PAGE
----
J and I and Me
2011-11-01
  Spring and Scala
Scala is an interesting language that appeals to a lot of Java developers as it is statically typed - just like Java. However, Scala focuses on concurrent processing. The choice of frameworks for typically bread and butter issues that you see in Enterprise applications is rather limited. For that reason it makes sense to look at Spring as a very mature and established Java Enterprise technology and whether it can be used with Scala. So here is a presentation and some sample code: https://github.com/ewolff/scala-spring

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Thanks for the nice presentation of Scala & Spring playing in concert.

On slide 39 you describe how transactions could be imposed on code blocks via currying and implicit conversions. You mention that it is not possible to make a whole class transactional, but that's not true. You just have to use some more of Scala powerful concepts, i.e. implicit parameters and values in this case.

Look at the following modification:

scala> class Foo {
| def bar[A](block: => A)(implicit tx: Boolean = false): A = {
| println(tx) // Transaction magic happens here ...
| block
| }
| }
defined class Foo

Now you can call bar without tx:

scala> foo.bar(1)
false
res0: Int = 1

Or with explicit tx:

scala> foo.bar(1)(true)
false
res0: Int = 1

And you could define an implicit value for the tx in the class:

scala> class Foo {
| implicit val defaultTx = true
| def bar[A](block: => A)(implicit tx: Boolean = false): A = {
| println(tx) // Transaction magic happens here ...
| block
| }
| }
defined class Foo

Then all methods defined like bar will be transactional by default:

scala> class Foo {
| implicit val defaultTx = true
| def bar[A](block: => A)(implicit tx: Boolean = false): A = {
| println(tx)
| block
| }
| }
defined class Foo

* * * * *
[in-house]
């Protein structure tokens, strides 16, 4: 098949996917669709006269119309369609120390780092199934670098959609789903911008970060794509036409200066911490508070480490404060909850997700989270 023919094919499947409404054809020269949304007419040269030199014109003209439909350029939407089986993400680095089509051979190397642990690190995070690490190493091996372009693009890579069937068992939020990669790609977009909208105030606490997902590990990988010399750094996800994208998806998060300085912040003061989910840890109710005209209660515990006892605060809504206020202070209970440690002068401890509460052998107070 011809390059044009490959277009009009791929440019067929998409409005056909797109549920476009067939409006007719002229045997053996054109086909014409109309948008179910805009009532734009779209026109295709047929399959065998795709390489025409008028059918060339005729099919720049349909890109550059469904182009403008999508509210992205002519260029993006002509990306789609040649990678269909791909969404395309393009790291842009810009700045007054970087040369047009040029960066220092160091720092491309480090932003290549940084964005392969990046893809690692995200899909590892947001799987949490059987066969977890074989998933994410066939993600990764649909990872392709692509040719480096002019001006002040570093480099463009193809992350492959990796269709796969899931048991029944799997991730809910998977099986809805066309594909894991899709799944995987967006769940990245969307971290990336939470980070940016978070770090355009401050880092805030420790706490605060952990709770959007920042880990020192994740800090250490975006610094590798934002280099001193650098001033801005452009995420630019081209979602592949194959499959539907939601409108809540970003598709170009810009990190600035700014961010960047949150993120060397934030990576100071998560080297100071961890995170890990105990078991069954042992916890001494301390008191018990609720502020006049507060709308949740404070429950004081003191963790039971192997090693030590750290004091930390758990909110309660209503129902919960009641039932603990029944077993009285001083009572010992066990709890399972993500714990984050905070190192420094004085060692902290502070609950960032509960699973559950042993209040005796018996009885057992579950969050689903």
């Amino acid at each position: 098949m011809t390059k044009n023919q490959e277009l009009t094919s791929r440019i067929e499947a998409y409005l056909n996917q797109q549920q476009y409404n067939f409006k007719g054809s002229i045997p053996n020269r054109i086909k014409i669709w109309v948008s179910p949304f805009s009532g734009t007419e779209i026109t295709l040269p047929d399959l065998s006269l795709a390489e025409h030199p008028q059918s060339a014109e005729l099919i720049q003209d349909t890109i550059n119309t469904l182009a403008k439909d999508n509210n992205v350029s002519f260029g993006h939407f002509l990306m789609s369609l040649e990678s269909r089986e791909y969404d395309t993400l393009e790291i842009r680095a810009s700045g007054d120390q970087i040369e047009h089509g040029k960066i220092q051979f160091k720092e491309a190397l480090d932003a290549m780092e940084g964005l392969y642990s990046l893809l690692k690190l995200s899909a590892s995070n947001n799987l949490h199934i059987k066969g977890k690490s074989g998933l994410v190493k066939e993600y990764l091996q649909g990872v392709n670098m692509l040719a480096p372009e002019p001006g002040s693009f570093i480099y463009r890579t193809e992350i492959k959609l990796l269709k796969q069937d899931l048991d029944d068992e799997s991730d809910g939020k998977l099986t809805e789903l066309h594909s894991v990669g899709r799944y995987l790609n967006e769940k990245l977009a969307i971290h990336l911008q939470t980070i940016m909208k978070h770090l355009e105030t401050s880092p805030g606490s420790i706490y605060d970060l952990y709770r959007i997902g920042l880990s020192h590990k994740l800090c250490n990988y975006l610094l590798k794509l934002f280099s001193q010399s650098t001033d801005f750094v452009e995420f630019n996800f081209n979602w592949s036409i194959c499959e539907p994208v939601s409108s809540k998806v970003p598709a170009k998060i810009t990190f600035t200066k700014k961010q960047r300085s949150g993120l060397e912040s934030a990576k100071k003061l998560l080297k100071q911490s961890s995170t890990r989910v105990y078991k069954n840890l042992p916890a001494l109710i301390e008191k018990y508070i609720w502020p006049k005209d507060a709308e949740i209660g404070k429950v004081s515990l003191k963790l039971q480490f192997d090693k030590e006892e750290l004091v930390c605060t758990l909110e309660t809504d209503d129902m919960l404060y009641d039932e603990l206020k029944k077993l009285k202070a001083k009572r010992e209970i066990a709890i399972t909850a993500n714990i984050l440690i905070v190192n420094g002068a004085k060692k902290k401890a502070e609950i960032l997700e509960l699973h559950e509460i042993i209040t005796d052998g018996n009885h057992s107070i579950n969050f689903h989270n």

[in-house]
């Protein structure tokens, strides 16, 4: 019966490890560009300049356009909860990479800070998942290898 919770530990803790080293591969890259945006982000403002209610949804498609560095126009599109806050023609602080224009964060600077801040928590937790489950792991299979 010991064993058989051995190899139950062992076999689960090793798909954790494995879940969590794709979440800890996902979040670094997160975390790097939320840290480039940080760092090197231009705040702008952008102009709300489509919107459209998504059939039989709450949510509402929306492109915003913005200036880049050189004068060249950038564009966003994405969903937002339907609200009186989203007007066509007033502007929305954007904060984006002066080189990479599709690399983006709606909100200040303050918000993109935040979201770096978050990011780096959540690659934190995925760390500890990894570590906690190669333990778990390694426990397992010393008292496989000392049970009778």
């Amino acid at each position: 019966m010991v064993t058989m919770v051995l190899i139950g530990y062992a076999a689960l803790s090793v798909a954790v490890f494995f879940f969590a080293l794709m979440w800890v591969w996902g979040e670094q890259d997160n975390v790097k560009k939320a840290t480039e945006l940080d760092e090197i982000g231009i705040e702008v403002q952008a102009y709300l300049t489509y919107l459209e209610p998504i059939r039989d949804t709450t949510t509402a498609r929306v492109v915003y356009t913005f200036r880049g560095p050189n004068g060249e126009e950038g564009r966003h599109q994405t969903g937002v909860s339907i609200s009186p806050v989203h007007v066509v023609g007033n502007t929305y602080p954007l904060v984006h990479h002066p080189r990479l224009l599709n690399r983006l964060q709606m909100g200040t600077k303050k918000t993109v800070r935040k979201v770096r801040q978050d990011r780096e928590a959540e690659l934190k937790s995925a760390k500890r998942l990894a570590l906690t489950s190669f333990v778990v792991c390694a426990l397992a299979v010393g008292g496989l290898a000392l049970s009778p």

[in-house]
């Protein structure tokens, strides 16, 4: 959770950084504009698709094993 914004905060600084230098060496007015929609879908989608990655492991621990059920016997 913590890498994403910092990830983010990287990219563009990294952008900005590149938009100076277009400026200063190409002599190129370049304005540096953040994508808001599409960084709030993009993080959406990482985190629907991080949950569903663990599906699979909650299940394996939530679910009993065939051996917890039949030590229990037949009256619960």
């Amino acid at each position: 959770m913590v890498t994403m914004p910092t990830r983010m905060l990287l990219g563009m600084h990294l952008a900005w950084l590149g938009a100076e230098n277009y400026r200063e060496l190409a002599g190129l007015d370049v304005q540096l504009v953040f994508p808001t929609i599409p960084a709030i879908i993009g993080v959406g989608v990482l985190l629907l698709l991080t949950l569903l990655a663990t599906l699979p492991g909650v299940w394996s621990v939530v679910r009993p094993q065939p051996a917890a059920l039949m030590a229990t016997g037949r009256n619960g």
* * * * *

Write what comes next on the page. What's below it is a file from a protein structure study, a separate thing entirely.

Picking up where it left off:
scala> val foo = new Foo
foo: Foo = Foo@6d347991

scala> foo.bar(1)
true
res6: Int = 1
 
Thanks for the nice presentation of Scala & Spring playing in concert.

On slide 39 you describe how transactions could be imposed on code blocks via currying and implicit conversions. You mention that it is not possible to make a whole class transactional, but that's not true. You just have to use some more of Scala powerful concepts, i.e. implicit parameters and values in this case.

Look at the following modification:

scala> class Foo {
| def bar[A](block: => A)(implicit tx: Boolean = false): A = {
| println(tx) // Transaction magic happens here ...
| block
| }
| }
defined class Foo

Now you can call bar without tx:

scala> foo.bar(1)
false
res0: Int = 1

Or with explicit tx:

scala> foo.bar(1)(true)
false
res0: Int = 1

And you could define an implicit value for the tx in the class:

scala> class Foo {
| implicit val defaultTx = true
| def bar[A](block: => A)(implicit tx: Boolean = false): A = {
| println(tx) // Transaction magic happens here ...
| block
| }
| }
defined class Foo

Then all methods defined like bar will be transactional by default:

scala> class Foo {
| implicit val defaultTx = true
| def bar[A](block: => A)(implicit tx: Boolean = false): A = {
| println(tx)
| block
| }
| }
defined class Foo

scala> val foo = new Foo
foo: Foo = Foo@6d347991

scala> foo.bar(1)
true
res6: Int = 1
 
Hi Heiko,

thanks for the feedback!

If you look at Spring Tx support with Spring AOP and annotations you can use

class CustomerDAO {
@Transactional
def aMethod() = {}
}

This is very similar to the higher order function Scala provides:

class CustomerDAO {
@Transactional
def aMethod() = transactional() {}
}

What I am missing is an equivalent to

@Transactional
class CustomerDAO {
def aMethod() = {}
}

This way each method is transactional and there is no impact on the code of the methods. The solution you are suggesting would still need modifications to each method.
 
Hi Eberhard,

I was misinterpreting your slides, thought you wanted to set a certain propagation value once for all methods. This could easily be achieved using an implicit value which is the equivalent to Spring's class level annotation.

But of course you are right: You still need to wrap your method implementations in the transactional-call.

Heiko
 
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Eberhard Wolff
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